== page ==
Monday, December 31, 1990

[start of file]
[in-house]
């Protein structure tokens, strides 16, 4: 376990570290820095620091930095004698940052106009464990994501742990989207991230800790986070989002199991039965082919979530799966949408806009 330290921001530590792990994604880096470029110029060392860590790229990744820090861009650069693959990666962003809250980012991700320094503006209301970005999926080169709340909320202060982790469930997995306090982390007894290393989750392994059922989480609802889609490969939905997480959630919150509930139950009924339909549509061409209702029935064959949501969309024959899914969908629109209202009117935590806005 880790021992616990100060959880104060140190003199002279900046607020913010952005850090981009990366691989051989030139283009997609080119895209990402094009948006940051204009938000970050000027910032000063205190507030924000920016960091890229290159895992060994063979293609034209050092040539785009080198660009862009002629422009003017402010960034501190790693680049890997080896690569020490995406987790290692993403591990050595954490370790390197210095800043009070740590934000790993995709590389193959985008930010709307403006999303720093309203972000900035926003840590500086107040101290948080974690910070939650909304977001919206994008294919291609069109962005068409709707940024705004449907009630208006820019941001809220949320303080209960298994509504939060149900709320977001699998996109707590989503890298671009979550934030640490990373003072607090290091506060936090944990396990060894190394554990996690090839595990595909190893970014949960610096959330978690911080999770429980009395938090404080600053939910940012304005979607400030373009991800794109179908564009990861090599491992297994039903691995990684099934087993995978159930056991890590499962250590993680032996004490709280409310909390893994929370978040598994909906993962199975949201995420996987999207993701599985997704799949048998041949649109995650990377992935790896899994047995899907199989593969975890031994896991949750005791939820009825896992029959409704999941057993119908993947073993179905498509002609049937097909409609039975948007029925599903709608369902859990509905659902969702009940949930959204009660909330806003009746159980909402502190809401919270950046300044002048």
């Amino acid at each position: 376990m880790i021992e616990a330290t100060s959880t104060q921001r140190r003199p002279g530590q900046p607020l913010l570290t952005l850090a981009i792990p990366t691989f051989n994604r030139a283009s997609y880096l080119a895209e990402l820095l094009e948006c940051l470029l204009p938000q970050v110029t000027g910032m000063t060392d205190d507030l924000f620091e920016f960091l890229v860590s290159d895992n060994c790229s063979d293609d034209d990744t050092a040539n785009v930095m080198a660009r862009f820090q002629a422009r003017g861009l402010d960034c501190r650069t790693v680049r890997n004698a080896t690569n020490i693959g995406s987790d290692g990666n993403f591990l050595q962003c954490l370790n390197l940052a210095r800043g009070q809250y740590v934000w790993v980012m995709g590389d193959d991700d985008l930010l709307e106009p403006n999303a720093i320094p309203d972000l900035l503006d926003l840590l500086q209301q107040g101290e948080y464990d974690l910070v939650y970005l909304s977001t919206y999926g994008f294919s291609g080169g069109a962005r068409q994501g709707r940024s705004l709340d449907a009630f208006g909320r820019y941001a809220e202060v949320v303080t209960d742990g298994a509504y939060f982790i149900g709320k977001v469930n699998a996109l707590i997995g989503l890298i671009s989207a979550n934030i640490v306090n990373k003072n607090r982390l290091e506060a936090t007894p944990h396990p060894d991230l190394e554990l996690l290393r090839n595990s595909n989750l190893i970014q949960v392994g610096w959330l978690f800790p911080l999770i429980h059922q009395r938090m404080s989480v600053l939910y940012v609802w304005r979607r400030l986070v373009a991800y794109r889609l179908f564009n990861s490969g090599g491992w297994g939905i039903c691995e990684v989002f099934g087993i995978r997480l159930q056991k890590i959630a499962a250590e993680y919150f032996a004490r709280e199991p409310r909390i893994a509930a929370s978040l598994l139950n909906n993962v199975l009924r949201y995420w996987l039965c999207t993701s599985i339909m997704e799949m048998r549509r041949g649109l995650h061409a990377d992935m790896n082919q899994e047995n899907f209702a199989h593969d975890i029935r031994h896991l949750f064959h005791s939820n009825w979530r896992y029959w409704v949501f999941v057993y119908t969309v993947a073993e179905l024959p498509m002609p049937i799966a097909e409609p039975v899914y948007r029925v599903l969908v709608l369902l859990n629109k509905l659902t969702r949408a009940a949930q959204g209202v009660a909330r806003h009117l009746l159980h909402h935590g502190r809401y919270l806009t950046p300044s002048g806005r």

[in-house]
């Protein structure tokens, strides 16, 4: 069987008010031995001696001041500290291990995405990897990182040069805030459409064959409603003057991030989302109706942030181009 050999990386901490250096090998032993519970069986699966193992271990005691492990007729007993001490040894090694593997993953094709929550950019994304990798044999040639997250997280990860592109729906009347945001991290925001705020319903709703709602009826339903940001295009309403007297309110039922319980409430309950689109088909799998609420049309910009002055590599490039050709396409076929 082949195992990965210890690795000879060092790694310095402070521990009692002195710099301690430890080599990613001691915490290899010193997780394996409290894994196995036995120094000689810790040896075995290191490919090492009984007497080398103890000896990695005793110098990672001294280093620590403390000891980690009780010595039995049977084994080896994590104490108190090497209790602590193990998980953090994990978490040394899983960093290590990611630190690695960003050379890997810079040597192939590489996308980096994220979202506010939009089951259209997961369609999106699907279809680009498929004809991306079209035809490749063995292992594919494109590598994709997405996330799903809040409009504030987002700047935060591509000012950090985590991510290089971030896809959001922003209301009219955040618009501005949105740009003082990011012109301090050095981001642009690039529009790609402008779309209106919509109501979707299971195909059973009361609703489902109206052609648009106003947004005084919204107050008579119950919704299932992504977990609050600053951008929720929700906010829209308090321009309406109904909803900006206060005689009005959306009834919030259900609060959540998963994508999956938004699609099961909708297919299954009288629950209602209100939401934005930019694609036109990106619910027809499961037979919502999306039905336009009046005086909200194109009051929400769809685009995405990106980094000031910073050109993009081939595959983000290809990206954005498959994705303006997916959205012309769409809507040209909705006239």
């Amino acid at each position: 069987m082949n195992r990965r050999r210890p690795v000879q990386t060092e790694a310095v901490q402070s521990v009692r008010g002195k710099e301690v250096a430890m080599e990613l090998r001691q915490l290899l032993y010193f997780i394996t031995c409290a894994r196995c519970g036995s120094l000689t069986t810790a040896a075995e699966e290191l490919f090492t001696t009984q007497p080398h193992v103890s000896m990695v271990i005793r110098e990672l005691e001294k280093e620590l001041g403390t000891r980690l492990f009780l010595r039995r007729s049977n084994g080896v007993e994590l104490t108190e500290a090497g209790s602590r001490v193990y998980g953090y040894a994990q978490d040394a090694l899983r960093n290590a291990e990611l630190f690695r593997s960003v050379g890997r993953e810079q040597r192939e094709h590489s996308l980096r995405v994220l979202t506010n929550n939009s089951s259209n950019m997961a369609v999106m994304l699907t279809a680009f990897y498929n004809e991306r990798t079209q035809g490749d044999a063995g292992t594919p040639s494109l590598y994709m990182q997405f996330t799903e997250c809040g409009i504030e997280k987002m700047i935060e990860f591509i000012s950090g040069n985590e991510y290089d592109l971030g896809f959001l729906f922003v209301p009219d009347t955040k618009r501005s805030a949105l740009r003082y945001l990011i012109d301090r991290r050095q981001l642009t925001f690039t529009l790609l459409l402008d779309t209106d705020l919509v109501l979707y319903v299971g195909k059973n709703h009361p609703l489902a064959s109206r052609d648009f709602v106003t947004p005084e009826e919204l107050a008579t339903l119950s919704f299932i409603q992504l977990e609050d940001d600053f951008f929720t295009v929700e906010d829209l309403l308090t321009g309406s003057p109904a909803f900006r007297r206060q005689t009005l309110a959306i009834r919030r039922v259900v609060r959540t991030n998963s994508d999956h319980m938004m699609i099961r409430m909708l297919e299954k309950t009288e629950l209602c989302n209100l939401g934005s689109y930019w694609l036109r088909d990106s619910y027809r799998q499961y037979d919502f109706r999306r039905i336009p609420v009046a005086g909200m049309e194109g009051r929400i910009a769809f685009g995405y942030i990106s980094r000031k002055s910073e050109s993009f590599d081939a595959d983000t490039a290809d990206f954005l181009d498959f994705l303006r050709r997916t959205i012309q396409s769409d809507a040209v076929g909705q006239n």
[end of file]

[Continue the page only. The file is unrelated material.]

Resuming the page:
As part of this initiation all students and all staff take part in a Ropes course - very similar to some Outward Bound courses and some Super-Camp activities. They describe it as a great confidence builder. Says TQM specialist Myron Tribus: "It does for all students what competitive athletic contests are supposed to do for a few. But it does it better. As I see it, the school is trying to develop autonomous team players." Students decided it was inefficient to have seven short study periods a day, so the school switched to four 90-minute classes. This schedule allows time for lab work, hands-on projects, field trips, thorough discussions, varied teaching styles and in-depth study. The reorganized schedule also allows for an extra three hours of staff development and preparation time each week. Because students are viewed as customers, the school tries to provide what they want. Students have repeatedly requested more technology, so the school has added dozens of computers, and opened the computer lab, library and science facilities at night for all pupils. As one report puts it: "Quality implementation is heavy on resources because students do the work and learning, not the teachers. The average number of hours of homework has risen to 15 per week. Studying, working together, and achievement have become a habit." CIP has prompted teachers to rethink their teaching styles. One science teacher says he has changed from being an 80 percent lecturer to a 95 percent facilitator. Discipline problems? "Improving the entire education system, with student/customer needs first, has virtually eliminated classroom discipline problems . . . students acquire a sense of belonging and see the value in each class. Students help control and prevent discipline problems through positive peer pressure." All students set improvement goals, such as receiving all A's, avoiding conduct reports and reducing tardiness. All students receive 90 minutes per week of quality-improvement training and school-wide problem-solving. All staff members have been trained in flowcharting. Flow charts of long-range projects are posted so that everyone can see how their part fits into the whole of each project. Because one of the school's goals is to develop "Pacific rim entrepreneurs" the students have set up four pilot "companies": Sitka Sound Seafoods, Alaska Premier Bait Company, Alaska's Smokehouse and Fish Co. and the Alaska Pulp Corporation - all under the umbrella of Edgecumbe Enterprises. The "parent company" started its first salmon-processing plant in 1985, run by students themselves. The goal was to give students the skills and experience needed for running an import-export business aimed at Asian markets. By the 1988-89 year, the company was already making four annual shipments of smoked salmon to Japan. Each subsidiary company now links hands-on experience with the academic curricula. So math students calculate the dollar-yen exchange rate. Pacific Rim geography is studied in social studies. Art students design promotional brochures and package labels for products. And business and computer students learn how to develop spreadsheets to analyze costs and project prices. Myron Tribus provides a word picture of how the business projects link with other studies: "In the class on entrepreneurship, taught by Marty Johnson, I watched the students prepare and package smoked salmon for sale in Japan. The students had used a taste panel of local Japanese to determine the flavor and texture Japanese people liked the most. They then developed a standard procedure to produce the same taste and texture every time. To achieve the desired taste required using a certain kind of salmon, exposing it for a certain time and temperature, using a special brining solution, which they had determined experimentally yielded the proper taste, and a certain amount of time in the smoke from the right mixture of wood shavings, using slices of fish cut to a certain thickness and size. By studying the packages of smoked fish sold in Japan, they developed an attractive package which would fit in small Japanese refrigerators. They developed their own distinctive label, in Japanese of course. And they test-marketed the product in Japan." That marketing includes study trips to Japan and other Pacific rim countries. All students learn either Chinese or Japanese, and their curriculum is strong in the history, culture and languages of the Pacific rim, English, social studies, mathematics, science, marine science, computers, business, and physical education. The school's mission statement stresses that "opportunities for leadership, public service and entrepreneurship are integrated into the program, both during and after regular school hours". Each student is assisted, guided and challenged to make choices about future academic or technical schooling and alternative methods of making a living. Enter a business class and you'll watch students preparing to reflect what it will cost them to live in their chosen lifestyle after graduation, taking into account mortgage payments, taxes, cost of living changes and projections for such variables as the cost of transportation and schooling. Frequently whole classes work without supervision - as they will be required to do in the outside world - so the teachers are free to put extra time into study and further course preparation. Each curriculum is constantly being revised. As a result of student surveys and requests, Russian, physics, calculus and advanced quality training have been added. In the CIP media class, students teach other students. There is no administrator or teacher in the room. Twenty-five student trainers have assumed responsibility for training other students in the quality sciences. Staff training receives top priority. Teachers are constantly encouraged to internally challenge and justify each and every learning process. The school has developed two research and development classes, science and technology and media CIP. These continually experiment with new technologies in equipment and human relations. Each teacher has his or her own computer, with training in many applications. The school has also pioneered multiple uses for multimedia technology such as laser discs, hypercard applications and presentation software. Every student receives a "Stats for Success" handbook. It is used to record homework, weekly plans, organize their time and graph progress. The entire emphasis is on self-discipline and self-motivation. And the success ratio? Mt. Edgecumbe's simple goal is stated boldly: to produce QUALITY individuals. Almost 50 percent of all graduates have entered college and are still there or have graduated - much higher than the national average. There have been hardly any dropouts. And the school is confident that all its students will continue to grow and learn.Says Competitive Times magazine: "Mt. Edgecumbe's innovative teaching methods challenge students and draw raves from business leaders." Adds Tribus: "I wish I could find the same thirst for learning in the rest of the country." Mt. Edgecumbe is, of course, a boarding school, but its TQM and CIP-Kaizen principles have lessons for educational systems at every level - and especially for turning previous "failures" into successes. NOTE: * Unfortunately the inspirational principal has now died and his Kaizen co-creator has left the school. It is not pursuing the same program in full.